A three-compartment model of the lung, based on Riley and Cournard’s model [12], was used. One compartment was “shunt”, with perfusion but no ventilation, and did not participate in gas exchange. The second compartment was the “ideal lung” compartment, in which pulmonary gas exchange occurred. Diffusion equilibrium was assumed. The third compartment was “dead space”, with ventilation but no perfusion, and did not participate in gas exchange. Kelman’s subroutines [1315] were used to calculate contents from partial pressures. The equations for gas exchange were based on those used by West and Wagner [16]. The model examines the system at equilibrium. Because of the presence of the oxygenator, N2 exchange across the lung was not assumed to be zero. Expired minute ventilation (\( {\dot{V}}_E \)) and expired alveolar ventilation (\( {\dot{V}}_A \)) were expressed at body temperature and pressure saturated (BTPS), and contents of gases dissolved in blood were expressed as standard temperature and pressure dry (STPD).

The oxygenator was modelled in a similar way to the lung, except that the shunt fraction and the dead space were set to zero, and recirculation was incorporated. Diffusion equilibrium was assumed in the “ideal oxygenator” compartment. Sweep gas flow to the oxygenator (\( {\dot{V}}_{\mathrm{SWEEP}} \)) was expressed at ambient temperature (24 °C) and pressure (760 mmHg) dry (ATPD).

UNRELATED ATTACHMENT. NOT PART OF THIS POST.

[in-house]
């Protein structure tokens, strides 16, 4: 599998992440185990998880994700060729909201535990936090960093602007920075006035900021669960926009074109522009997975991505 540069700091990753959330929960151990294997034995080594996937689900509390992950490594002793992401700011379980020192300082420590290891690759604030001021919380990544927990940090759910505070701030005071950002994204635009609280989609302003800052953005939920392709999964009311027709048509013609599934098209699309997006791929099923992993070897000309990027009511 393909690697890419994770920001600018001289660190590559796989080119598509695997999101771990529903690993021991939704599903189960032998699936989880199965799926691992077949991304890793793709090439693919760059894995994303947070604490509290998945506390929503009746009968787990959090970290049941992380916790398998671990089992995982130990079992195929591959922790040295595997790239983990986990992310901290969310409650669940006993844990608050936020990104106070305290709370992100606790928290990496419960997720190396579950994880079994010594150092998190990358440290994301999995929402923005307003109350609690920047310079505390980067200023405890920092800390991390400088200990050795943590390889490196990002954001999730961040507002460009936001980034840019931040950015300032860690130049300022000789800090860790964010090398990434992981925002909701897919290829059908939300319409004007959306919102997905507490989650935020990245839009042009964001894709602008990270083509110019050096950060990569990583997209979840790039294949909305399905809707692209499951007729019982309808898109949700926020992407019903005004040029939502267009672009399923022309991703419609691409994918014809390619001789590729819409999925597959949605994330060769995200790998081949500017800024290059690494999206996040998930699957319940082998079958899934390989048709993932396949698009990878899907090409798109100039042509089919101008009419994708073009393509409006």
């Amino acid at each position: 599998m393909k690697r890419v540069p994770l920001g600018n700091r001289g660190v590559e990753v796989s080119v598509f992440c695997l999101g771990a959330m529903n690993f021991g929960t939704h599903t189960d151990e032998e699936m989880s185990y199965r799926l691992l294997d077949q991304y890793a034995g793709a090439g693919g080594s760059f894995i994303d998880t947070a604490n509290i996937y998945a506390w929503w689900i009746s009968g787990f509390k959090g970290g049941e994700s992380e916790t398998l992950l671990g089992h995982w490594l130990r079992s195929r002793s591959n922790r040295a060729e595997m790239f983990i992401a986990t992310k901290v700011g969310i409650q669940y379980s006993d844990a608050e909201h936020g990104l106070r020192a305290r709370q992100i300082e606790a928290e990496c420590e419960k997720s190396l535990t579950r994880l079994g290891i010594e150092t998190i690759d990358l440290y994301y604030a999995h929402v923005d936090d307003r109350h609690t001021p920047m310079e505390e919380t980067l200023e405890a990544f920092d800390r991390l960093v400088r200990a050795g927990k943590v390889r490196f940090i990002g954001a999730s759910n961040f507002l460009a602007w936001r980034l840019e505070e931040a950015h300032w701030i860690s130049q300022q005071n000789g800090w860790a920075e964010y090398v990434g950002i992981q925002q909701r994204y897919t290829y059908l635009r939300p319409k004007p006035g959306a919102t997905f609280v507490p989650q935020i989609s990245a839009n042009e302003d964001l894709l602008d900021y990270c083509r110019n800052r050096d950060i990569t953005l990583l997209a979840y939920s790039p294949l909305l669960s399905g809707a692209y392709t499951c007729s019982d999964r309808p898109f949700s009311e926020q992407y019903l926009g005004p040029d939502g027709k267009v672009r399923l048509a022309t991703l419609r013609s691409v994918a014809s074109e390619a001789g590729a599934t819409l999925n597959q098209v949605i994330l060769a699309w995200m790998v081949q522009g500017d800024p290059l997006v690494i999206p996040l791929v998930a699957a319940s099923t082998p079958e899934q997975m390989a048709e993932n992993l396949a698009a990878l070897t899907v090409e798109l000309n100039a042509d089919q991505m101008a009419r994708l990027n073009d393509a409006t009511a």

Input parameters required by the model are total cardiac output in l/min (\( {\dot{Q}}_T \)), pulmonary shunt fraction \( \left(\frac{{\dot{Q}}_S}{{\dot{Q}}_T}\right) \), inspired oxygen fraction to the lung (FIO2), blood flow to the extracorporeal circuit in l/min (\( {\dot{Q}}_{EC}\Big) \), fraction of \( {\dot{Q}}_{EC} \) that is recirculated to the extracorporeal circuit \( \left(\frac{{\dot{Q}}_{RC}}{{\dot{Q}}_{EC}}\right) \), shunt fraction of the extracorporeal circuit \( \left(\frac{{\dot{Q}}_{s\ EC}}{{\dot{Q}}_{EC}}\right) \), oxygen fraction of gas flowing to the oxygenator (FOXYO2), sweep gas flow to the oxygenator in l/min ATPD (\( {\dot{V}}_{\mathrm{SWEEP}} \)), haemoglobin in g/dl (Hb), body temperature in degrees Celsius (temp), a factor that accounts for shifts in the O2 dissociation curve due to changes in 2,3 di-phosphoglycerate (DP50), oxygen consumption in ml STPD/min (\( \dot{V}{\mathrm{O}}_2\Big) \) and respiratory quotient (RQ). The base excess was assumed to be zero. Haematocrit (Hct) was calculated as 3 × Hb / 100.

The program uses initial trial values of PpaO2, PpaCO2 and PpaN2 (gas partial pressures in pulmonary arterial blood). The principle of conservation of mass for O2, CO2 and N2 allows the partial pressures and contents in each of the domains of the model to be calculated sequentially, including calculated estimates of PpaO2, PpaCO2 and PpaN2, that follow from the trial values. The mathematical problem is considered solved when trial values of PpaO2, PpaCO2 and PpaN2 have been found that generate calculated estimates that are all within 0.001 mmHg of the trial values. The problem is essentially that of finding the root in three dimensions of a system of non-linear equations which is solved using the false position method, in three dimensions.